Secondhand exposure to asbestos could lead to mesothelioma

Mesothelioma.us, a free online resource that provides people with mesothelioma and their loved ones with in-depth and educational articles, information packets and more about the disease, has just posted a new article that discusses secondhand exposure to asbestos.

As the new article on http://mesothelioma.us/ explains, it is possible to develop mesothelioma through direct physical contact with the clothes of someone else who came in contact with asbestos. While the most common way to contract mesothelioma is by working directly with the toxic asbestos fibers, secondhand exposure can be just as deadly.

The most common occupations that involve working with asbestos include mining, construction, shipbuilding and a variety of other jobs like auto mechanics, painters and roofers. When these workers came home at the end of the day, they probably changed out of their work clothes and placed them into the clothes hamper.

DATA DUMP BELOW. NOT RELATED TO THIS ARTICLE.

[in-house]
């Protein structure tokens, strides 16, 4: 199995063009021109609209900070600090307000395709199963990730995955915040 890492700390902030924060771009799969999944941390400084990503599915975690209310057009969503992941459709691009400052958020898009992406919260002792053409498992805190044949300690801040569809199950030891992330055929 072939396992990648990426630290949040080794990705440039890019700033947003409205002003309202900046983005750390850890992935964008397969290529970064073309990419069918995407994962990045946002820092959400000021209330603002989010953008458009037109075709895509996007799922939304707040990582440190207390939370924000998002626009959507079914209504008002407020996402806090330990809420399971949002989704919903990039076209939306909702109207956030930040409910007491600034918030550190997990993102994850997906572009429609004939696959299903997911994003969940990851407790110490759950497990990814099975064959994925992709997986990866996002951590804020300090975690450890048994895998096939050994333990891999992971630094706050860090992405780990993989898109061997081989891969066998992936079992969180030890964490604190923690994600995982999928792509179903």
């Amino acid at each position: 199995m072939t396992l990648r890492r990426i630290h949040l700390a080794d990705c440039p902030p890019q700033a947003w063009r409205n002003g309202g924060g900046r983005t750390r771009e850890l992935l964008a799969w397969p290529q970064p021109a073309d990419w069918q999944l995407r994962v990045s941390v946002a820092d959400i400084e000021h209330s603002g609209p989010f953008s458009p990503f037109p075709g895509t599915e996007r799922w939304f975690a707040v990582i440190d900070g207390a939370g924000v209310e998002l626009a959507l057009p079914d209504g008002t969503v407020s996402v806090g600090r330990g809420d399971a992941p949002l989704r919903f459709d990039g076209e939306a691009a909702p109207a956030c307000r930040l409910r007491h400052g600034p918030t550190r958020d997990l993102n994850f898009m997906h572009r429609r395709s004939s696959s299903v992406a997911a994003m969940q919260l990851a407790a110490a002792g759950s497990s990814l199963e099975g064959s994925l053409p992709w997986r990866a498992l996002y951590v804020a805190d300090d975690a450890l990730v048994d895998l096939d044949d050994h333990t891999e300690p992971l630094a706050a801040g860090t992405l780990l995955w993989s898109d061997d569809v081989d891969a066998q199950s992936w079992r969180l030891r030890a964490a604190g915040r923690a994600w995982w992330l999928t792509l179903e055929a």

Then, as a spokesperson for Mesothelioma.us noted, when the spouse or child of the worker did the laundry, he or she was unwittingly exposed to the toxic fibers.

"There are numerous cases of spouses of miners and construction workers who have developed mesothelioma from breathing in the fibers that their husbands or wives brought home with them from the plant, mine or construction site," notes the new article, adding that if that person worked in the insulation industry at a time when asbestos use was at its peak, then they have a much higher chance of developing this deadly disease than others who may have had minimal exposure to asbestos fibers as a result of their daily working activities.

People may also contract mesothelioma by being exposed to asbestos in their home or office. Many older homes have asbestos-lined insulation, the article notes, and if it becomes unsealed the entire family will be at risk for developing the often-fatal cancer.

Source:

Mesothelioma.us

Comments

The opinions expressed here are the views of the writer and do not necessarily reflect the views and opinions of News Medical.
You might also like... ×
CIRM awards $4.1 million to advance CAR T-cell therapy from the lab to clinic